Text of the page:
China’s manufacturing sector maintained relatively steady growth in November, according to the HSBC China Manufacturing Purchasing Managers’ Index™ (PMI™).
The headline index was 50.8 in November, up from the earlier flash reading of 50.4. Although slightly down from 50.9 in October, this was the second-highest reading in eight months.
The final manufacturing PMI™ was revised up from the flash reading on the back of faster new business gains
Chief Economist for Greater China, HSBC
Production levels at Chinese manufacturers increased for the fourth month running. Growth was supported by a quicker expansion of total new business. This was despite new export orders rising at a fractional pace, suggesting that new order growth was largely driven by domestic demand.
Staffing levels fell slightly and backlogs of work continued to increase.
Qu Hongbin, Chief Economist for Greater China and Co-Head of Asian Economic Research, HSBC, said: “China’s manufacturing sector kept relatively steady growth momentum in November, as the final manufacturing PMI™ was revised up from the flash reading on the back of faster new business gains. However, the renewed contraction of employment and the slower pace of restocking activities call for a continuation of accommodative policy. The modest inflationary pressures leave room to do so."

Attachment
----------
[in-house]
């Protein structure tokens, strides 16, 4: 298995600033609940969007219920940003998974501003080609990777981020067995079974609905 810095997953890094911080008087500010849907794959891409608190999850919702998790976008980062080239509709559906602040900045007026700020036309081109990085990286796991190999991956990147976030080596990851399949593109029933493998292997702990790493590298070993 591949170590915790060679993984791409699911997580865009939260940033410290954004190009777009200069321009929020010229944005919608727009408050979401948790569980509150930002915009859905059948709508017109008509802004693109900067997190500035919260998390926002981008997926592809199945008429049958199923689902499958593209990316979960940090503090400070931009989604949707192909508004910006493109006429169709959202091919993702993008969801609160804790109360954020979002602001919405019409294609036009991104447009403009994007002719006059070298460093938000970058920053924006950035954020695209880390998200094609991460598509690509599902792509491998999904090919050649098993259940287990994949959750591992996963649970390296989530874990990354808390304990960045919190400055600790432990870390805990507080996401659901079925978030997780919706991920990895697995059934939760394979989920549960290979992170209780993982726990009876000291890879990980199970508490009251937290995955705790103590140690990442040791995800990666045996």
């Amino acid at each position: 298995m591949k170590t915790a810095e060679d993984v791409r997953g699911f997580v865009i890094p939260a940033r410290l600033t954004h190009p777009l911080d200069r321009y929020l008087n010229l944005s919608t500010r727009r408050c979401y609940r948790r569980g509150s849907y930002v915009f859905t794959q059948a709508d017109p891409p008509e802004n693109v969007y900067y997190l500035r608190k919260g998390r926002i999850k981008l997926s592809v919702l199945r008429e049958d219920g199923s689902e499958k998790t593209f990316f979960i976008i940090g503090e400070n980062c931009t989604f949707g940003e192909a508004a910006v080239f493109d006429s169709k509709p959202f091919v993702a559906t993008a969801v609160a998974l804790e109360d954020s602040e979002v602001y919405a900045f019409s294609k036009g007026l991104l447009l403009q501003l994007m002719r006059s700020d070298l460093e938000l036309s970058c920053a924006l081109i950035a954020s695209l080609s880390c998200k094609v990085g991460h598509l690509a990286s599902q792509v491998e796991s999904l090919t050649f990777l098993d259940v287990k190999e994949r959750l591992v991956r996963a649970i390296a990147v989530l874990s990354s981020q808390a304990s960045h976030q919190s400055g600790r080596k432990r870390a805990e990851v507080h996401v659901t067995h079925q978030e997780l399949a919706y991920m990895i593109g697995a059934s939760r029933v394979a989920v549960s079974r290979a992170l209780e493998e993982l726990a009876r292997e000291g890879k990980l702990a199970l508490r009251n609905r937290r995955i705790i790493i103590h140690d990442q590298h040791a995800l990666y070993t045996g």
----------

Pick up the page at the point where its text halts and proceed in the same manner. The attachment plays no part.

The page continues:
India’s manufacturing sector recovers
Meanwhile India, another large emerging economy, saw an improvement in manufacturing conditions in November.
The HSBC India Manufacturing PMI™ rose to 51.3 in November, from 49.6 in October. This was the first reading above 50.0 since July. New orders, output and purchasing activity all increased, and job creation was sustained.
Leif Eskesen, Chief Economist for India & ASEAN at HSBC, said: "Manufacturing activity picked up led by a rise in new domestic orders, which helped pull up output growth. Encouragingly, input and output price inflation eased, which, if sustained, could imply that the Reserve Bank of India is getting closer to the end of its tightening cycle, although it may still need to notch rates up a bit further.”
PMIs™ are based on data compiled from monthly replies to questionnaires sent to purchasing executives in manufacturing companies. A reading above 50 indicates expansion, while one below 50 signals contraction.
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